As well as contributing to Spektr-RG’s sky survey, ART-XC will record transient x-ray events and attempt to identify their sources. It will also characterize the mass and physical properties of accreting white dwarf stars – binary systems where a white dwarf strips material from its companion star.

The eROSITA telescope is a German contribution to the mission, with the Max Planck Institute for Extraterrestrial Physics leading its investigation. Whereas ART-XC is designed to study high-energy or “hard” X-rays, eROSITA will observe lower-energy “soft” x-rays between 0.3 and 11 keV (4.1 to 0.12 nm wavelength).

Like the Russian instrument, eROSITA consists of seven detectors with independent mirror assemblies, separated by x-ray baffles. Each module contains 54 individual gold-coated nickel mirrors, while the square detectors are made of silicon with sides of 28.8 mm (1.13 in) and are passively cooled to -95 degrees Celsius (-139 degrees Fahrenheit, 178 Kelvin) by a radiator and a system of heat pipes.

eROSITA has a focal length of 1.6 meters (5.2 feet) and can capture a field of view of 0.81 square degrees at an angular resolution of 18 arcseconds. It has a mass of 815 kilograms (1797 lb) and draws 405 watts of power from the parent spacecraft.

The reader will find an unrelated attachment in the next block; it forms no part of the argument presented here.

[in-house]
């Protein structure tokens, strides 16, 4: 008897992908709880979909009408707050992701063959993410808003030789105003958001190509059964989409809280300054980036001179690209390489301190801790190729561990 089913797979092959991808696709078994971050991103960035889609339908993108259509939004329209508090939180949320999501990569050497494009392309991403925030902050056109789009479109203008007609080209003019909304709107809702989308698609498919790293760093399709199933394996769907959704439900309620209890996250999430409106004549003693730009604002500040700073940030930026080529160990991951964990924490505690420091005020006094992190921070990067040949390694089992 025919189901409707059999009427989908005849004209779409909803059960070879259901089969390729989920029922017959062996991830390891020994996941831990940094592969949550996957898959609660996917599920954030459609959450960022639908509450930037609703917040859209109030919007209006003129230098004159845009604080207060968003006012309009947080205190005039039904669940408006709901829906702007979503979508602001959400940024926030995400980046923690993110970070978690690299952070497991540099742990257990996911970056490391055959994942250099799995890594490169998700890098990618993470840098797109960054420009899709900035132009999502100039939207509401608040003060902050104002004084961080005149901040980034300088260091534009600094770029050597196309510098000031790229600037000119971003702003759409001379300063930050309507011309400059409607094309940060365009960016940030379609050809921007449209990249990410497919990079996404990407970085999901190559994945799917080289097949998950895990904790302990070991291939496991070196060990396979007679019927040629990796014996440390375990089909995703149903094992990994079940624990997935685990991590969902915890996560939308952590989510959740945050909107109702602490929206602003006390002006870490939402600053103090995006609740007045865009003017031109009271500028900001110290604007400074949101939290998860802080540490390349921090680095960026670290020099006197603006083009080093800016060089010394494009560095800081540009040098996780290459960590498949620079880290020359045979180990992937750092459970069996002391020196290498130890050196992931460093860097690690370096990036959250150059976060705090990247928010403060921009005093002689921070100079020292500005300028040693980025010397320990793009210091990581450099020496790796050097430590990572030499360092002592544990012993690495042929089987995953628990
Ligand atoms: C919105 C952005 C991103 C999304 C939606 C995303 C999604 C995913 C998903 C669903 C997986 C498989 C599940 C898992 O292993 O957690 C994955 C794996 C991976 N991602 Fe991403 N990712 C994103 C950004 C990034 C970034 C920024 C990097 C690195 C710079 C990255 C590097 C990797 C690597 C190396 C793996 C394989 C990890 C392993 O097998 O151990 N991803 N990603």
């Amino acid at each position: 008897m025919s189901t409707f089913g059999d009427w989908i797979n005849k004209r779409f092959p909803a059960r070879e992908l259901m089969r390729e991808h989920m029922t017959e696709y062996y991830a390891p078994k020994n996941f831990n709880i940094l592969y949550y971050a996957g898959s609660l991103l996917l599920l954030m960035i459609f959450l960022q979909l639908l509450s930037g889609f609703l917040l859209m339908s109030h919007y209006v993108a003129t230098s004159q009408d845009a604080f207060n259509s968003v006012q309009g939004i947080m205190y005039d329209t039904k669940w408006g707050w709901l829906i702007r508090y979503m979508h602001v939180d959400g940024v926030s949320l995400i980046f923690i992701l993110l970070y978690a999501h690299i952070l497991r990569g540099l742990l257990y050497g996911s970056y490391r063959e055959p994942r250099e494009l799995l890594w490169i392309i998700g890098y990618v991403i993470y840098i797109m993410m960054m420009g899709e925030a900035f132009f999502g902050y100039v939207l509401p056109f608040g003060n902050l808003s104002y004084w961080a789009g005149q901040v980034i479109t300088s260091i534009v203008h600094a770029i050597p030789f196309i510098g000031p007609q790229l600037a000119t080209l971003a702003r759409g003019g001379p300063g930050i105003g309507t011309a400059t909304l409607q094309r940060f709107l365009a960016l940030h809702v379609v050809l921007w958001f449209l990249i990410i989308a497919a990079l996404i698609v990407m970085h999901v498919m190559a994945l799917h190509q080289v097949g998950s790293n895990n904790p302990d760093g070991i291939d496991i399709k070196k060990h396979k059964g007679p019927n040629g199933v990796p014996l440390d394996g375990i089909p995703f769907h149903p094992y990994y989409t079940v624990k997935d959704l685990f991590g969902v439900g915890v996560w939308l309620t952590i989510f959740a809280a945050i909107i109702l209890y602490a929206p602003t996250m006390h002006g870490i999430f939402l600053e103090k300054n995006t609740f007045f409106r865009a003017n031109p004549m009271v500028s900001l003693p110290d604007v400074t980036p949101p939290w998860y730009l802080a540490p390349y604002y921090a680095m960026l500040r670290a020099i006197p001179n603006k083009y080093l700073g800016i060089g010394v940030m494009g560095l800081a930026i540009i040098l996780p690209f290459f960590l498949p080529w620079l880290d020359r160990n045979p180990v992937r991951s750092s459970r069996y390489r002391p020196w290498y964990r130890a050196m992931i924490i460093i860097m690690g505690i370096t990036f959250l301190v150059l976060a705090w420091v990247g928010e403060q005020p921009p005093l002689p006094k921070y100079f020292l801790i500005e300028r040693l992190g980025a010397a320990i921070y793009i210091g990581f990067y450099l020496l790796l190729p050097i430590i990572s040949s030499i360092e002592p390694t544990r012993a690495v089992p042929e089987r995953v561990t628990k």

eROSITA will specialize in detecting accreting black holes and binary star systems and studying X-ray emissions from other phenomena such as pre-main-sequence stars and supernova remnants. It will also map the intergalactic medium and filaments between clusters of galaxies.

The different energy ranges of the two instruments complement each other, allowing Spektr-RG to cover almost the entire X-ray spectrum. The overlap at energies between 5 and 11 keV allow the telescopes to be calibrated against each other and to verify each other’s observations.

Spektr-RG’s ride into orbit was aboard a Russian Proton-M rocket with a Blok DM-03 upper stage.

Built by the Khrunichev State Research and Production Space Centre, Proton has for many years been the most powerful fully-operational rocket in Russia’s fleet, and has been used to deploy geostationary satellites, interplanetary missions and heavier payloads destined for lower orbits. Blok DM-03 is an evolution of the Blok-D series of upper stages and will carry Spektr-RG to its deployment orbit after the three-stage core Proton vehicle has completed its role in the mission.

Proton’s first three stages burn storable hypergolic propellant: unsymmetrical dimethylhydrazine which is oxidized by dinitrogen tetroxide. The Blok DM-03 burns RG-1 kerosene oxidized by liquid oxygen.

Proton evolved from Vladimir Chelomei’s Universalnaya Raketa – Universal Rocket – concept, a series of rocket and missile designs sharing common technology that were proposed to the Soviet Union during the 1960s. The UR-500 was designed as a two-stage missile to deliver the heaviest nuclear weapons over intercontinental distances, however instead it found its niche launching satellites.

Four UR-500s were launched in 1965 and 1966 with high-energy physics research payloads named Proton. After these initial launches the rocket was adapted for orbital missions, including the addition of a third stage, and the resulting UR-500K vehicle quickly became known as the Proton-K.